I always like to bake bread, but I have to admit that I have special enthusiasm for the project when it’s my three year old who looks at me brightly on a Friday morning and suggests, “Mama, let’s make challah!” Yes, let’s.
I use Claudia Roden’s recipe from The Book of Jewish Food, which I like best of the challah (or “hallah”) recipes I’ve tried. The recipe as written makes four huge loaves, which seems perfectly reasonable once we devour one warm from the oven, set one or two aside to make weekend French toast, and are left with one to eat for the next week’s toast or, more generously, to give away.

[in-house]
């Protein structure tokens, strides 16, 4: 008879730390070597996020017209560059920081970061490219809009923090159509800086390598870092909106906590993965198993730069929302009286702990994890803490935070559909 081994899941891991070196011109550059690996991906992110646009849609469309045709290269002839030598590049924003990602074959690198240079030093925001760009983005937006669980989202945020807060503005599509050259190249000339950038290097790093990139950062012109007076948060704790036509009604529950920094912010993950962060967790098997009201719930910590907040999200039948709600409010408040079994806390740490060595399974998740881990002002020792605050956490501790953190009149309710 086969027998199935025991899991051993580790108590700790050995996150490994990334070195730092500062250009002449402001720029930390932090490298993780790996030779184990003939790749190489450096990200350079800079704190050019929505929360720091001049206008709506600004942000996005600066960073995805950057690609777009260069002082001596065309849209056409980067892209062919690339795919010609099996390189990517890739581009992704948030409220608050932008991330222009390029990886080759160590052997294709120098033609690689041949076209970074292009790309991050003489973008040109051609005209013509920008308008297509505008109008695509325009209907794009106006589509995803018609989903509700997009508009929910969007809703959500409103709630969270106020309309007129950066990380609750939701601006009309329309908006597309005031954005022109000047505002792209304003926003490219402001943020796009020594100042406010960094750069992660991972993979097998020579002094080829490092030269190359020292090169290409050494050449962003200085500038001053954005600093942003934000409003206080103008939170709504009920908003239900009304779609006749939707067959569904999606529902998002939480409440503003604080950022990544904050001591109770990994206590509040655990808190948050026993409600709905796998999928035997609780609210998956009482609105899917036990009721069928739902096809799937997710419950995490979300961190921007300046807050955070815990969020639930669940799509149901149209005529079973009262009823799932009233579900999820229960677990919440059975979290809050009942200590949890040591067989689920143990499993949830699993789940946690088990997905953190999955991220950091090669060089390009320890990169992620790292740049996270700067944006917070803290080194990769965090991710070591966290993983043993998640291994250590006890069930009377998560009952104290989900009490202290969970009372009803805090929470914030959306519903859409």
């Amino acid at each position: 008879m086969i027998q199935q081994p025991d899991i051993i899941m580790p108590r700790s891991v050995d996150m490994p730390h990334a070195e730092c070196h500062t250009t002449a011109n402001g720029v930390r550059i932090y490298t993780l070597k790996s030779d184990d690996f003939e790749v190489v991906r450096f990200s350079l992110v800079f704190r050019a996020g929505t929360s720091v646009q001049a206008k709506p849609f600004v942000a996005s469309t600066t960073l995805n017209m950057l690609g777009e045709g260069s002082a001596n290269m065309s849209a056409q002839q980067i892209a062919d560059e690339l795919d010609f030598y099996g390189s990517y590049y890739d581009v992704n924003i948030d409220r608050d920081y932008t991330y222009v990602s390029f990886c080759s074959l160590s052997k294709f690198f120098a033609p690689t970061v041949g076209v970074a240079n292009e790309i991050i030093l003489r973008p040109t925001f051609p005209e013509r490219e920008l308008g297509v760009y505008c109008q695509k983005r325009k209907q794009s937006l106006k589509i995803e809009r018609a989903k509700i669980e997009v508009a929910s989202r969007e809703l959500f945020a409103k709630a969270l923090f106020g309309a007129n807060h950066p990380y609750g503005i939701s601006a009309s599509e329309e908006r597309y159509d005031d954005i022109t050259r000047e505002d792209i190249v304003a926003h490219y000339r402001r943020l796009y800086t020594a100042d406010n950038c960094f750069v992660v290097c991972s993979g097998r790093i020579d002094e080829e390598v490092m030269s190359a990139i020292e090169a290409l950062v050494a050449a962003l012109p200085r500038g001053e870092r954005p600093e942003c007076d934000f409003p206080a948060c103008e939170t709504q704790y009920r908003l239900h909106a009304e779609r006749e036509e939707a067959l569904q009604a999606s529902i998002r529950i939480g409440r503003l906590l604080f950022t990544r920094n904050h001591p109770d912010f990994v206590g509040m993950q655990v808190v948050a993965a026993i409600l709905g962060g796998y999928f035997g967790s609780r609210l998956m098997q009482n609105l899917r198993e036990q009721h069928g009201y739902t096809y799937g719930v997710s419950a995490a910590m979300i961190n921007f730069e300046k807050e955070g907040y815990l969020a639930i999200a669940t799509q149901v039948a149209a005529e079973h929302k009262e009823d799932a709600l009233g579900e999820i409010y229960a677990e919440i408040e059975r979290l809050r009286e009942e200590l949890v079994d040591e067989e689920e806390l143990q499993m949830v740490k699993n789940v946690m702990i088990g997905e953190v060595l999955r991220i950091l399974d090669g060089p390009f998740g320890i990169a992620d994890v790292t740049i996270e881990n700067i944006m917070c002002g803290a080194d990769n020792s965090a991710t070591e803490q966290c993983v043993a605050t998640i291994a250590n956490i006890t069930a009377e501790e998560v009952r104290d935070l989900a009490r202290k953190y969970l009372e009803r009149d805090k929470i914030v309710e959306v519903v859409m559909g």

Four loaves of Challah: Dissolve 2 Tbsp. dry yeast in 2 1/4 c. warm water with 1 tsp. sugar and set aside 10 minutes, or until it bubbles up. In your biggest bowl, beat 4 eggs, then add 1 Tbsp. salt, 1/2 c. sugar, and 1/2 c. vegetable oil and beat again. Then add the yeast mixture and beat one more time. Gradually add enough flour for the dough to come together, 9-10 cups in all, first mixing in your bowl and then turning out on a floured surface and kneading. Knead for about 15 minutes, having your three-year-old sprinkle the counter and dough with more flour as needed to keep the dough from getting sticky. Stop adding flour when the dough becomes un-sticky and smooth and very enjoyable to knead. Oil your bowl and replace the dough ball, flipping once so both sides are oiled, then cover bowl and set aside to rise for 2-3 hours, until doubled. Punch down and knead again, then divide into 4 sections (each will become a loaf). If you’d like to add raisins to some of your loaves, knead in a few handfuls now. Next, shape the loaves: you can braid them (make three ropes, set them side by side, then braid outward in each direction from the middle), or you can make a round challah by rolling out a long rope and spiraling it around itself like a snail. Move loaves to well-oiled baking sheets and leave to rise for 1 more hour, until they have doubled again. Brush loaves gently with a bit of beaten egg, sprinkle with poppy or sesame seeds (or cinnamon sugar!) if you like, and bake at 350 for 30-40 minutes until well-browned and hollow-sounding when you tap the bottoms of the loaves.